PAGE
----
• Monks/ Nuns were men/ women of the church who had dedicated their lives to serving God. They did not own property and lived on the church premises. The church was the centre of life in the middle ages and actively served travellers, the sick and injured and any other people who could not go home. Monks and Nuns cared for these people. 
  • Industry Connections: everyone


  • Monks and Nuns were encouraged to study God’s creation and were often scholars. Some notable monks include Geoffry Chauncer who wrote the Canterbury Tales and Gregor Mendel who discovered the principles of genetics using pea plants. 
  • Monks and Nuns were also taught to read and write so they could study scripture. This meant a lot of knowledge was held within the church.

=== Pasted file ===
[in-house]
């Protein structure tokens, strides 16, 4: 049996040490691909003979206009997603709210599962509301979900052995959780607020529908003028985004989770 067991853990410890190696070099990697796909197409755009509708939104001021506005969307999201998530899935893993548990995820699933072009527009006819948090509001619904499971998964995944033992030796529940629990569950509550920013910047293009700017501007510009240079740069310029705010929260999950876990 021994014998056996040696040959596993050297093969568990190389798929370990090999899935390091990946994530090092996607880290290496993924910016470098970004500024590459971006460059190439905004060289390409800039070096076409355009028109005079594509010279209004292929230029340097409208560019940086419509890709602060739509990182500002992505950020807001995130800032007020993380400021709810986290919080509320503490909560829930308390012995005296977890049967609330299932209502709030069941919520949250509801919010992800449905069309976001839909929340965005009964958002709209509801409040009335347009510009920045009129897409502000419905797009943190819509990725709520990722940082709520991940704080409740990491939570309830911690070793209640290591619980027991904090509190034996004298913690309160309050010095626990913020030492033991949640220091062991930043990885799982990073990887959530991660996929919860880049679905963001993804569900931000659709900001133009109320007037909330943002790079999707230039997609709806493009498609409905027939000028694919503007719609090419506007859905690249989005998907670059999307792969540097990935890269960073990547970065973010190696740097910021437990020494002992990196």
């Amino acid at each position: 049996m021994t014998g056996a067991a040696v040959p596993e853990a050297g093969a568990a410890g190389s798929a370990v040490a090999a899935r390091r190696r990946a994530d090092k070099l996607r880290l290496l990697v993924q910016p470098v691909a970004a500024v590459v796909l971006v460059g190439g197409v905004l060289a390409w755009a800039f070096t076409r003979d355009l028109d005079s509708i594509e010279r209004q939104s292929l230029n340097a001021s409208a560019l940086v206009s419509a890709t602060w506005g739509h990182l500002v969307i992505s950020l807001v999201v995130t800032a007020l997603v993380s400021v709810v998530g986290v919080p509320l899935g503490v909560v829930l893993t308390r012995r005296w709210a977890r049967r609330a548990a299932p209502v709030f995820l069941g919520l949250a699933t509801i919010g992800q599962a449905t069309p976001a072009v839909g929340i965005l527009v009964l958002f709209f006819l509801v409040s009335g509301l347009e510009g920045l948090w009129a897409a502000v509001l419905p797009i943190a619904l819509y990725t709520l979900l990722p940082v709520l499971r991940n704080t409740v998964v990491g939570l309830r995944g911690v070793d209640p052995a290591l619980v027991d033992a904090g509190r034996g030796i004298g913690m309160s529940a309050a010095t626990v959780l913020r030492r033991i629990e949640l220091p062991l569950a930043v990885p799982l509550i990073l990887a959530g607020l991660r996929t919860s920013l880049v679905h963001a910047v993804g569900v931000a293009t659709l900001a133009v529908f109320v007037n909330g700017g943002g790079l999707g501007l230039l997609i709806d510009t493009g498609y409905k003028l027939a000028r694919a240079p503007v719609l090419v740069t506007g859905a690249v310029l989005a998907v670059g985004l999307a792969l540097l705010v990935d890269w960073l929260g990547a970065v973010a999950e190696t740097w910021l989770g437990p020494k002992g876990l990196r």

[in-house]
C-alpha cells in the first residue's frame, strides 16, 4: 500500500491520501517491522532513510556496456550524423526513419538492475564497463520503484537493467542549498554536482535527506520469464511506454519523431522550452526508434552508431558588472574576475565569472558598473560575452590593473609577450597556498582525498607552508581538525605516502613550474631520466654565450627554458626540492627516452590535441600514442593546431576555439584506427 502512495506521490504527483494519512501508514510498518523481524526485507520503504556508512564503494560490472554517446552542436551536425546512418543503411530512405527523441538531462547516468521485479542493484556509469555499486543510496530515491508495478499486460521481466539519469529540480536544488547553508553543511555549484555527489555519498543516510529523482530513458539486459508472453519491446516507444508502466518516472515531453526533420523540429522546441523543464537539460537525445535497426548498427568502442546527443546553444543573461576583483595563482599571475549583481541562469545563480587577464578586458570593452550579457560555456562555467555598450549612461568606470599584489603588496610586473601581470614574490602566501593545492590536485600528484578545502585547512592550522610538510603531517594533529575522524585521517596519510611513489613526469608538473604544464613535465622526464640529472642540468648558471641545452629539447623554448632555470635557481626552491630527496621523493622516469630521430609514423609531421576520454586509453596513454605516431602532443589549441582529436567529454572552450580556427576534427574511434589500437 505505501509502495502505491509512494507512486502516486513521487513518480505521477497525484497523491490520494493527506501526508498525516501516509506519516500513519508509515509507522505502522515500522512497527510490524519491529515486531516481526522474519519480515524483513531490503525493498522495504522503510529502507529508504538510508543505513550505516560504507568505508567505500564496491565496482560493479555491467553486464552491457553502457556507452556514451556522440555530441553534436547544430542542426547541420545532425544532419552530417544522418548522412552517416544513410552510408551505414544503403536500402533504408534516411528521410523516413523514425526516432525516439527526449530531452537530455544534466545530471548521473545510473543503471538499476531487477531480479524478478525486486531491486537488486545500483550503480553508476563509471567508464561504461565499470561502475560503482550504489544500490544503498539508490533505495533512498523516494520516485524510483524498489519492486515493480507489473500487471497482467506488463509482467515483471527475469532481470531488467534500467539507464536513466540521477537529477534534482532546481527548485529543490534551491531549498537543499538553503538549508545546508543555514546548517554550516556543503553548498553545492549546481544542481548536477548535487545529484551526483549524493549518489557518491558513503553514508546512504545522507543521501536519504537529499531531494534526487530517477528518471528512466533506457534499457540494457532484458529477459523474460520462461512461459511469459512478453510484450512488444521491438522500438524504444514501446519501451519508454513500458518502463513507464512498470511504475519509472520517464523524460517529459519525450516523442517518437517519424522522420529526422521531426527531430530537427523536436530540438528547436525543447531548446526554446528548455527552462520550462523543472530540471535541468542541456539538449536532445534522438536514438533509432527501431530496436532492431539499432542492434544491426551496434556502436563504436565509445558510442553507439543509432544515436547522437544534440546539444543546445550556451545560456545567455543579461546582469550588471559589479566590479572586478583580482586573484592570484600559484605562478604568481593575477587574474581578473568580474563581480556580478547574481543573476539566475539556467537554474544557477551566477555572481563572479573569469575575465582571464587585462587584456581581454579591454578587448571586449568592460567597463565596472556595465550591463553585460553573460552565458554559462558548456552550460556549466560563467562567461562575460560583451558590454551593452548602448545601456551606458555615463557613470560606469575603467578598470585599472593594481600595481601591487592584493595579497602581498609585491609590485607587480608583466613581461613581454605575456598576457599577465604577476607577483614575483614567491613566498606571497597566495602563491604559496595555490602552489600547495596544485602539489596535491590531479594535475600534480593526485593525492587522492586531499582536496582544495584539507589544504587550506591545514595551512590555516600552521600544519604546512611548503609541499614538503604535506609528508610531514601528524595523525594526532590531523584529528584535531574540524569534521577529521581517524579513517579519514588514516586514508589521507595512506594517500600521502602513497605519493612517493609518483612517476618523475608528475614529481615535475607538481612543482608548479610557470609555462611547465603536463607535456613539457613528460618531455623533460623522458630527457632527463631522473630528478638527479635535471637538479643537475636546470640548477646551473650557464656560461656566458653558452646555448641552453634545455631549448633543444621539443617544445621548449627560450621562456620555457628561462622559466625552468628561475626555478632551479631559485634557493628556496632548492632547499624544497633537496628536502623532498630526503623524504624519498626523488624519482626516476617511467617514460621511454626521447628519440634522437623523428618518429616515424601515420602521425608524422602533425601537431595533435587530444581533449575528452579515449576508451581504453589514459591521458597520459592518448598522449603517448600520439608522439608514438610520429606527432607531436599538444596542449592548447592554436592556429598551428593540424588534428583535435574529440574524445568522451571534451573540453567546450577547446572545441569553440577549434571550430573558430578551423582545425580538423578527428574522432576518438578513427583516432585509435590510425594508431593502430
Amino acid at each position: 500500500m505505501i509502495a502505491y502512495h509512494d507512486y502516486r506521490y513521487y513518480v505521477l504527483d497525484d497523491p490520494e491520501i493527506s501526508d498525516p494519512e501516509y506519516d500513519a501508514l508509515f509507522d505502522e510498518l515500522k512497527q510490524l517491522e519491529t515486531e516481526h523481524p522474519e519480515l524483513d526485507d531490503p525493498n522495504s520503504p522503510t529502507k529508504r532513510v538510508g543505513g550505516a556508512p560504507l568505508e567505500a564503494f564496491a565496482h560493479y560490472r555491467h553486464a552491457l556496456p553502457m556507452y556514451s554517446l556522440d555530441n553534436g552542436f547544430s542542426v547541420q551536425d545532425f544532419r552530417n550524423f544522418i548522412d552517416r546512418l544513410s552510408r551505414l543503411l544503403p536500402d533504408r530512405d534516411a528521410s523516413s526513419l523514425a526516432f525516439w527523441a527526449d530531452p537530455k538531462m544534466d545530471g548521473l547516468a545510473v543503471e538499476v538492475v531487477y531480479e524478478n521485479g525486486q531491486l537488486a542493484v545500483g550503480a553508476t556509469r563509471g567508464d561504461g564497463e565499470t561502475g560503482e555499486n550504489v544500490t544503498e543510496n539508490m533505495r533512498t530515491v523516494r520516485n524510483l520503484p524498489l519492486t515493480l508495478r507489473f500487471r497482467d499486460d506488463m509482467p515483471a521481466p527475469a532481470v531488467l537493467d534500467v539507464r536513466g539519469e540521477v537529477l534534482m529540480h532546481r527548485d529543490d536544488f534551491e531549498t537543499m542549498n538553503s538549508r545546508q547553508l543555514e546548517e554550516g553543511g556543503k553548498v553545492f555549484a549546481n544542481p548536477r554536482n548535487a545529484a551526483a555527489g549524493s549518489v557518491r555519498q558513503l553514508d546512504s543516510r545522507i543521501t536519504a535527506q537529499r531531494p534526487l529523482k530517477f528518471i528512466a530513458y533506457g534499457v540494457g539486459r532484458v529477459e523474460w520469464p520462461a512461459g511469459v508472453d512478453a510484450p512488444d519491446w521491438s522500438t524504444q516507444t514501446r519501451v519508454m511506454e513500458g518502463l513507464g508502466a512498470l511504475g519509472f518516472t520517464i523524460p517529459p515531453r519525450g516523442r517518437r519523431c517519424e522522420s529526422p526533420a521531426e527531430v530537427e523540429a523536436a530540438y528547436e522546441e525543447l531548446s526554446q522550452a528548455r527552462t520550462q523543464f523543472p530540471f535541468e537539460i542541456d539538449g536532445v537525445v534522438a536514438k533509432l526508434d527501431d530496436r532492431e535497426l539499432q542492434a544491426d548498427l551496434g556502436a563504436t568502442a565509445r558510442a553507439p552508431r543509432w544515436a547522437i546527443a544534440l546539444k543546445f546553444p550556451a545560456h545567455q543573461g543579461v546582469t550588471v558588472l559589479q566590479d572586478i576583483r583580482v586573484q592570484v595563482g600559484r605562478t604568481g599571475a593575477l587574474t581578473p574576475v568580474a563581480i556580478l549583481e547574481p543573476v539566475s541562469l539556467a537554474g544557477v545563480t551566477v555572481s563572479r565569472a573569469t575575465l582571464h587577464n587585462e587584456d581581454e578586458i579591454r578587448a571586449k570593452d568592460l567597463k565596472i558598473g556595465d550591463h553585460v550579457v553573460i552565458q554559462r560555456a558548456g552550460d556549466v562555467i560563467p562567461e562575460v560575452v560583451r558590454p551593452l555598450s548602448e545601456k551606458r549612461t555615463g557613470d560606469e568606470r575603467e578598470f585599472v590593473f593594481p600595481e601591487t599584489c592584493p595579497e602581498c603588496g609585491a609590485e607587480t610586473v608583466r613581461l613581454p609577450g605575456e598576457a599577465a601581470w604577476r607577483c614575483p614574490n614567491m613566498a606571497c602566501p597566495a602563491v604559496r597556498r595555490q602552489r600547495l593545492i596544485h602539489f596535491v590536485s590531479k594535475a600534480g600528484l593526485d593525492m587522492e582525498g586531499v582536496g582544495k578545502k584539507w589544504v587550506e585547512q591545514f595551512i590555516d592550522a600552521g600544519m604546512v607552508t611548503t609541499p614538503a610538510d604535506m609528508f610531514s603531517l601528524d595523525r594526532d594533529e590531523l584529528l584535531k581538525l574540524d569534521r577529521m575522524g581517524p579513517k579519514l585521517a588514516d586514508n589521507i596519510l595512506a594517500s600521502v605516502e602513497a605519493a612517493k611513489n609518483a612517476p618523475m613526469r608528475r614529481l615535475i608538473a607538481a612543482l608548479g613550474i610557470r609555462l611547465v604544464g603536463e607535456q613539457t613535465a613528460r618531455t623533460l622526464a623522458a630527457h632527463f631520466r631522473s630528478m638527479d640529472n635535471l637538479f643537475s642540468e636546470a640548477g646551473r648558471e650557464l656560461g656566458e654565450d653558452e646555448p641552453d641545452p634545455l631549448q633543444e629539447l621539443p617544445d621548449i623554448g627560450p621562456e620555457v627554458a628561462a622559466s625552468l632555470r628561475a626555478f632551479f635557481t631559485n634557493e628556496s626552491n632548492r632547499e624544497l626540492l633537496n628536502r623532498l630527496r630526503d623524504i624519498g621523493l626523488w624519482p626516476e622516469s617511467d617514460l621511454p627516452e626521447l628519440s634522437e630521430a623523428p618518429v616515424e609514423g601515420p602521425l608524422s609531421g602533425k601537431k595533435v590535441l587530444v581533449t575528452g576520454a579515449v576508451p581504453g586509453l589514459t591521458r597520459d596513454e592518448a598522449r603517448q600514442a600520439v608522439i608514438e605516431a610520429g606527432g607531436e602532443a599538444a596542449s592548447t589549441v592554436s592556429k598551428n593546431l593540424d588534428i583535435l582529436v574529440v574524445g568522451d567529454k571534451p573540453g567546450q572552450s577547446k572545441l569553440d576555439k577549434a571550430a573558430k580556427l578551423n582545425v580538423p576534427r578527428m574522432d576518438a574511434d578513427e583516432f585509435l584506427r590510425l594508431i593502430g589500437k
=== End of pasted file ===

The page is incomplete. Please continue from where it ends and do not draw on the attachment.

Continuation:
Medical Field

Apothecary / Herbalist (Pharmacists)

  • Apothecaries sold medicines to people and physicians. Most medicines were made from plants or derived from natural sources (e.g., yarrow and leeches). 
  • Industry Connections: Physicians, Farmers, Clergy, Florists, Merchants


  • A barber would cut people’s hair and pull teeth if needed. Teeth pulling was often a spectacle to watch at fairs. Barbers also served as Surgeons and could perform amputations if needed. 
  • Industry Connections: Vinters, Blacksmiths, Physicians, and everyone else

Churgeon (Doctor or Physician)

  • Churgeons tended to sick and injured patients. 
  • Industry Connections: Nobles, Clergy, Apothecaries, and everyone else


  • Midwives helped women deliver babies in their homes. Most townsfolk had friends and family members who would help with this but Nobles might hire a midwife to help. 
  • Industry Connections: Nobles, Vinters, Apothecaries, Physicians, and Clergy

Robin in the Hood Medieval Festival